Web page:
Friday 20 April 2012 10:09am
People who donate their bodies to science are more likely to be blue collar workers who also regularly give blood, are registered organ donors, and give frequently to charity, according to an international study led by the University of Otago.
The survey of more than 200 people registered in body donor programmes took place during 2010 and involved universities in South Africa, Ireland and New Zealand. The results have just been published in the scientific journal Anatomical Sciences Education.
Study leader and Postdoctoral Fellow with the University’s Department of Anatomy, Dr Jon Cornwall, says this is the first study to have examined donors' characteristics in the same year that they registered with a body donation programme. Researchers initiated the study to learn more about the types of people who sign up to donate their bodies.
“While we have many generous individuals wanting to be involved in body donor programmes at present, this may not always be the case. It is important to understand why people make this choice so that if necessary, we can raise programme awareness among the general public.”
Those signing up to the programmes in each of the three centres were asked a variety of questions about their family structure, education, rationale for donating, religion, and even their political affiliations.
Individuals registering with body donation programmes were on average 68 years-of-age in New Zealand and 69 years in South Africa, with Irish donors significantly younger at 60 years of age.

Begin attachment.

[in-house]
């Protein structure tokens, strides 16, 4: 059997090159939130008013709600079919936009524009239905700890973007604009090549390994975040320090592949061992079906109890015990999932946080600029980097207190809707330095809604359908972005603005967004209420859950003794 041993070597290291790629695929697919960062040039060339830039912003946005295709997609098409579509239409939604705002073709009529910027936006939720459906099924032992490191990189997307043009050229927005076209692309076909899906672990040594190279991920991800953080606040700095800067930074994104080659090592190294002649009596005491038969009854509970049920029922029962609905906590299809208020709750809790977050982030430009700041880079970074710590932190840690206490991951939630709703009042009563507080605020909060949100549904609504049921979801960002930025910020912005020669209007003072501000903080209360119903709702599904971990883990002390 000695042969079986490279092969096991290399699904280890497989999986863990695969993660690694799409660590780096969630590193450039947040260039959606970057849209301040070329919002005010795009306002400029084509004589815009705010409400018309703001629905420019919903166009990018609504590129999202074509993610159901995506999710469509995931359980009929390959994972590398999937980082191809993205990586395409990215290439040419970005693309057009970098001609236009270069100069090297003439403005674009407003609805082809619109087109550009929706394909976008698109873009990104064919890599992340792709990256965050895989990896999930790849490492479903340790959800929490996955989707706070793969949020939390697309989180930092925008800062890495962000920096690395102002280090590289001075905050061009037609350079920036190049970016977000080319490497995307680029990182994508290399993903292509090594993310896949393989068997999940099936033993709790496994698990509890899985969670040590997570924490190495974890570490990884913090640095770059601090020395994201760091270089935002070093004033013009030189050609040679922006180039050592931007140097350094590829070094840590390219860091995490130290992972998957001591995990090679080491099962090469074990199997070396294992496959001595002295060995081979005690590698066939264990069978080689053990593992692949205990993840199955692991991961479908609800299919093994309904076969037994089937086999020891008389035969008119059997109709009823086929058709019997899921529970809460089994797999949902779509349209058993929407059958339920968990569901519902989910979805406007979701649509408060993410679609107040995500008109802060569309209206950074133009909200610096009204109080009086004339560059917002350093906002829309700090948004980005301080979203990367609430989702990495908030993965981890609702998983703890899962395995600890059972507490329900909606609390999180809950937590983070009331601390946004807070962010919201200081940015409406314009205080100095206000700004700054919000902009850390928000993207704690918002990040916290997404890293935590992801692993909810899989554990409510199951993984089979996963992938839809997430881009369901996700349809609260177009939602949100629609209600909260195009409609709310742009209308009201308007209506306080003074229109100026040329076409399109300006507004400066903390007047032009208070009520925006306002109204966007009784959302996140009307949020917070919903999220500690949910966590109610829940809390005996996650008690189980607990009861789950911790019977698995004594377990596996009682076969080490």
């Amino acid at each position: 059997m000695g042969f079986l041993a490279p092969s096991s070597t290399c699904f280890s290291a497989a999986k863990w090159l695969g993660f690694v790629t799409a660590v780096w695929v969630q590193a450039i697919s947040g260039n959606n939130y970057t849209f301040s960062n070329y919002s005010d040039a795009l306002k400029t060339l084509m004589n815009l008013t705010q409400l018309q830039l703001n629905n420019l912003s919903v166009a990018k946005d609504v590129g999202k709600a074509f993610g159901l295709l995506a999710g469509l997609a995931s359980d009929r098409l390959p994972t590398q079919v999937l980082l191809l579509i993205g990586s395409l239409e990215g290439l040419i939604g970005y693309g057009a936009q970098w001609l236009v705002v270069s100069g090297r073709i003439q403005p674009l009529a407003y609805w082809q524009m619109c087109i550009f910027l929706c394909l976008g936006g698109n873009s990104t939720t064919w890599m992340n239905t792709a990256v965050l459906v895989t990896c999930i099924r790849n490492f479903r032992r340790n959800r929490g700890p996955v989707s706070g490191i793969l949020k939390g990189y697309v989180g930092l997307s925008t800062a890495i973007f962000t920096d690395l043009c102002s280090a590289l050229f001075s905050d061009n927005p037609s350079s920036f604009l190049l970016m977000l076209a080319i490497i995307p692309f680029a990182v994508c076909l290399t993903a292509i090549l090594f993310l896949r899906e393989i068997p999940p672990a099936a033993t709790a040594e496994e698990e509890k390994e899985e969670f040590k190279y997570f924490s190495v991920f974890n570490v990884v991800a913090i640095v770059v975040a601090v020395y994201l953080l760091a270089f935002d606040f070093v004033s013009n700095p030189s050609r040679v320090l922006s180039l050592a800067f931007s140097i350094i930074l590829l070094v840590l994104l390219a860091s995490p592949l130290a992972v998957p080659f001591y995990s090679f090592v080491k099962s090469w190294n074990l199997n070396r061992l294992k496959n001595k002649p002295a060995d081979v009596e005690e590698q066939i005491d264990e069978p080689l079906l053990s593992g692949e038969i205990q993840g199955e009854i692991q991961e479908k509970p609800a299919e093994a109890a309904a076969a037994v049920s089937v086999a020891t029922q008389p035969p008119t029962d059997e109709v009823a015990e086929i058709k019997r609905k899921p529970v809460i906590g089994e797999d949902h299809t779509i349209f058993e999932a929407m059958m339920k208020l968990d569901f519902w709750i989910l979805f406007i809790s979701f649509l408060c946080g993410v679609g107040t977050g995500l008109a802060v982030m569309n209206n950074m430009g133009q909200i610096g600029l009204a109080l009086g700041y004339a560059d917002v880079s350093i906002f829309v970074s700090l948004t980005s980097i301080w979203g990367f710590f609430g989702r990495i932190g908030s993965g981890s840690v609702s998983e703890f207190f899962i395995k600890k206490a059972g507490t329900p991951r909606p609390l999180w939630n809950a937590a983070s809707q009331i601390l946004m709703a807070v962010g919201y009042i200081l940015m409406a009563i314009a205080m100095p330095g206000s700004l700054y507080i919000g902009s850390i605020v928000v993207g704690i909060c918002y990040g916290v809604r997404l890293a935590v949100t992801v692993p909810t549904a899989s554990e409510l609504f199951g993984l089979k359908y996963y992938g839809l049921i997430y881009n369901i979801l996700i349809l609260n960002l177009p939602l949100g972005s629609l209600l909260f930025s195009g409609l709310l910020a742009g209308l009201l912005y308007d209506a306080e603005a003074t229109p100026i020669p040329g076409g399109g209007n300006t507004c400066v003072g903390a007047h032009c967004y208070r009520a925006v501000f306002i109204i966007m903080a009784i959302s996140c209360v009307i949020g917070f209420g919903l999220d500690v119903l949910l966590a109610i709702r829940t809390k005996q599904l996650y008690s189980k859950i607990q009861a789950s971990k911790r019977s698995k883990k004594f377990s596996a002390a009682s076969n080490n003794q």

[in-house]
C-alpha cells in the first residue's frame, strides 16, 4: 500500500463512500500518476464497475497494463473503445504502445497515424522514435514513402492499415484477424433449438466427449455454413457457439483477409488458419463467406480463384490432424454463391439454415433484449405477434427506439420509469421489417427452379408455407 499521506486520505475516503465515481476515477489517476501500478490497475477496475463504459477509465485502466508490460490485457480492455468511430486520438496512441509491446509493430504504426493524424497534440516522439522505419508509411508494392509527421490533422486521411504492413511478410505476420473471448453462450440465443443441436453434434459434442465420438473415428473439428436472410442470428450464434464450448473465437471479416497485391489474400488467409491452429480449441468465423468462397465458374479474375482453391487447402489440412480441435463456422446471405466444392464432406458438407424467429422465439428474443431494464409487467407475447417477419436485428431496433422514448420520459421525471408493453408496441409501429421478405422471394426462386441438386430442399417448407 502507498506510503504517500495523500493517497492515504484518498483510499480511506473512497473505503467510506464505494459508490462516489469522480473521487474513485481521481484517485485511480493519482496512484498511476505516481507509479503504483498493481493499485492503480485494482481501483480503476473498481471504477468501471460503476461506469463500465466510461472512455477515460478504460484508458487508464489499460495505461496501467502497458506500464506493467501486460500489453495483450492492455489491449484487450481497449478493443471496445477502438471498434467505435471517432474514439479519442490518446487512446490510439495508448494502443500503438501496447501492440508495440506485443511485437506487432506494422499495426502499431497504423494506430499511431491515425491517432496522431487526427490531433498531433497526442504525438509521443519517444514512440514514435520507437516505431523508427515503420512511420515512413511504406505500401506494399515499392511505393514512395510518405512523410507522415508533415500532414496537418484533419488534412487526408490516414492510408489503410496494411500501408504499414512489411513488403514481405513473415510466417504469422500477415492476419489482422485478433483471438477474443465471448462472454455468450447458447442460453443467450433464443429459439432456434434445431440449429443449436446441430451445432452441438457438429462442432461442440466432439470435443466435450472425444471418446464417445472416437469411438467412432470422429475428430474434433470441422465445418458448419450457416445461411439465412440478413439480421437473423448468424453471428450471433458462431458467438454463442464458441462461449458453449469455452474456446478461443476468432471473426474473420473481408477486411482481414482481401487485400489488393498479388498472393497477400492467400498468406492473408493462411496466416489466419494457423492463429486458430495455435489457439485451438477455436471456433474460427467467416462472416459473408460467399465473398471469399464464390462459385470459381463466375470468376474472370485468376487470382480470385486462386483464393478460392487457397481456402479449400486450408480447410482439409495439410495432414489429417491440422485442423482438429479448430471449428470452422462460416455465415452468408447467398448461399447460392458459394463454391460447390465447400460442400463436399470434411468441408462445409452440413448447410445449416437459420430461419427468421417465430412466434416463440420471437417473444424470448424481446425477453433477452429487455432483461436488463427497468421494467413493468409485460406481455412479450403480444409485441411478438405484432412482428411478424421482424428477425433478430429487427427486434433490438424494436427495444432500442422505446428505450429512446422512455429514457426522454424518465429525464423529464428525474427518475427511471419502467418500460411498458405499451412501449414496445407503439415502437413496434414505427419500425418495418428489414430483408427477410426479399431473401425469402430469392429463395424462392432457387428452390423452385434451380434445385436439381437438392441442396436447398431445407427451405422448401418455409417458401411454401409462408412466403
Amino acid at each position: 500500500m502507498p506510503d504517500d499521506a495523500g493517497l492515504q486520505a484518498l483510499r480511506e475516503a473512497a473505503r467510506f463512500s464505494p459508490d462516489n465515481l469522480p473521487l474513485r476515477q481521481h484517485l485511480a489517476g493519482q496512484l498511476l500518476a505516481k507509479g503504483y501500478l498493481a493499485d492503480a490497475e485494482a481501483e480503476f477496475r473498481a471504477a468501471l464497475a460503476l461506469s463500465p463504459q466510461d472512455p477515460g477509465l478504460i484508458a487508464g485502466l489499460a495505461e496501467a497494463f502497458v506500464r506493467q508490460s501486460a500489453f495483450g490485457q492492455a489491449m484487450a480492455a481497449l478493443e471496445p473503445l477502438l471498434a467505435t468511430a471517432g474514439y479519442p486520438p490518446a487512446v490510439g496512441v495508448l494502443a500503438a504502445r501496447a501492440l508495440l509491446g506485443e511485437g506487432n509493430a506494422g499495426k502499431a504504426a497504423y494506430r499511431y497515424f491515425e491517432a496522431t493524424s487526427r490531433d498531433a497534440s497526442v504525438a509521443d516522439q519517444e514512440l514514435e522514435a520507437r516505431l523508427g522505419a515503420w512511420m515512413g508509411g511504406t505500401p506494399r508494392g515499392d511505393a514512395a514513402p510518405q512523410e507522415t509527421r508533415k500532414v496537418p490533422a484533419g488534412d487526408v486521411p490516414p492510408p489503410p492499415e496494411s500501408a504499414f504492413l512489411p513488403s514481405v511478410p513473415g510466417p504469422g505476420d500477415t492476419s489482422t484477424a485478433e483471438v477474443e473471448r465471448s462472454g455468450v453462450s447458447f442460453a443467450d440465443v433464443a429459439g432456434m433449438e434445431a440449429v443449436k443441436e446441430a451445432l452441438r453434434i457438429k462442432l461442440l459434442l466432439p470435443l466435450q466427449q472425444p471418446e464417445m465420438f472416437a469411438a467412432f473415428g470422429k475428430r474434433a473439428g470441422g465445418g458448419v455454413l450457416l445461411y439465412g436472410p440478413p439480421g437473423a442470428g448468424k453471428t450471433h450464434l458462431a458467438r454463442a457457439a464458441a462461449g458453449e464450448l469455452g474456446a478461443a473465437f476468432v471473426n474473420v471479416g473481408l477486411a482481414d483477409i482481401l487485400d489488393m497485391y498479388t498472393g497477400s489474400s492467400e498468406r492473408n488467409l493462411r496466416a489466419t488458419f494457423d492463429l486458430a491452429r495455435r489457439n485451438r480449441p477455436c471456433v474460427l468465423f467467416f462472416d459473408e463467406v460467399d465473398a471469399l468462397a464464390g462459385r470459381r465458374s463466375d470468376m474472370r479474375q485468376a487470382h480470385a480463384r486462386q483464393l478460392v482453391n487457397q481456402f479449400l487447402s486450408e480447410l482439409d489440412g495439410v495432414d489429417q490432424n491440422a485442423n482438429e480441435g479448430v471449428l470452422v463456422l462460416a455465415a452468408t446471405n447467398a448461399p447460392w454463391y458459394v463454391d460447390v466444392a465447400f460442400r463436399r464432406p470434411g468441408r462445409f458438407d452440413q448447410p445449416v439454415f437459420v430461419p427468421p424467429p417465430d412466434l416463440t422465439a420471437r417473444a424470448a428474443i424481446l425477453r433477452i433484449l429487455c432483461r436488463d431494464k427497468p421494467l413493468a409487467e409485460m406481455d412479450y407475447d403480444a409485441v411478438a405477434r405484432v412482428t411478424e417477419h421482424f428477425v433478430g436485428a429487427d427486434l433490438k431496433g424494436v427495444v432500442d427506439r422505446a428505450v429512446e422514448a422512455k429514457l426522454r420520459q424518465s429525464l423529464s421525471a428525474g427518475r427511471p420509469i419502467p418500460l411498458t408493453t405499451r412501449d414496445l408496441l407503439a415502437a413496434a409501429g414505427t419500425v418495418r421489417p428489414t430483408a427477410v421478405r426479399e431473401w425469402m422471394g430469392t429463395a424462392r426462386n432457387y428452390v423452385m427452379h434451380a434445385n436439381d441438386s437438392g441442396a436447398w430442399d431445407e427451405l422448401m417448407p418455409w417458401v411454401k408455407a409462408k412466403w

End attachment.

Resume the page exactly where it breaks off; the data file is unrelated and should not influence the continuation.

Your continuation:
Researchers also found the decision to donate was usually made over a long period of time – often considered for up to 10 years or more. In all three centres, professional people were under represented, with blue collar workers more likely to make the choice to donate their bodies for the benefit of science and medical teaching. The proportion of atheist or agnostic donors was also found to be higher than their respective general populations. Of those respondents that did identify with a religion, Christianity was the most dominant.
Most of those surveyed had partners and children of their own, and had a solid family background with siblings. Respondents were also far more likely than others in the general population to donate blood; they were more likely to agree to donate their organs and to give both money and services to charity. Interestingly, most donors held a moderate or centrist political affiliation.
The body donors represented “an extremely altruistic group of individuals,” says Dr Cornwall.
“We find that these are extremely charitable people who want to give something back to society; they indicated a willingness to give of their time, their money and other belongings – apparently more so than the general population,” he says.
“Most are not alone when they make this decision. They come from solid family structures and consult widely among them, thus contradicting the preconceived notion that body donors are lonely or isolated individuals with no family ties.”
Dr Cornwall says he is a little surprised that fewer professionals, including those working in corporate and tertiary education, chose to donate their bodies to science compared to those in less well paid employment.
This prospective study provides the most reliable information on the characteristics of body donors ever gathered.
Dr Cornwall is now leading a larger international study of body donors involving more than a dozen centres around the world. This new study will investigate further how culture and religion may influence whether people donate their body to science.
Co-authors: Professor Mark Stringer (University of Otago), Professor Graham Louw (University of Cape Town), Gary Perry (University College Dublin).
For further information, contact
Dr Jon Cornwall
Postdoctoral Fellow in Anatomy
University of Otago
Tel 64 3 4704696
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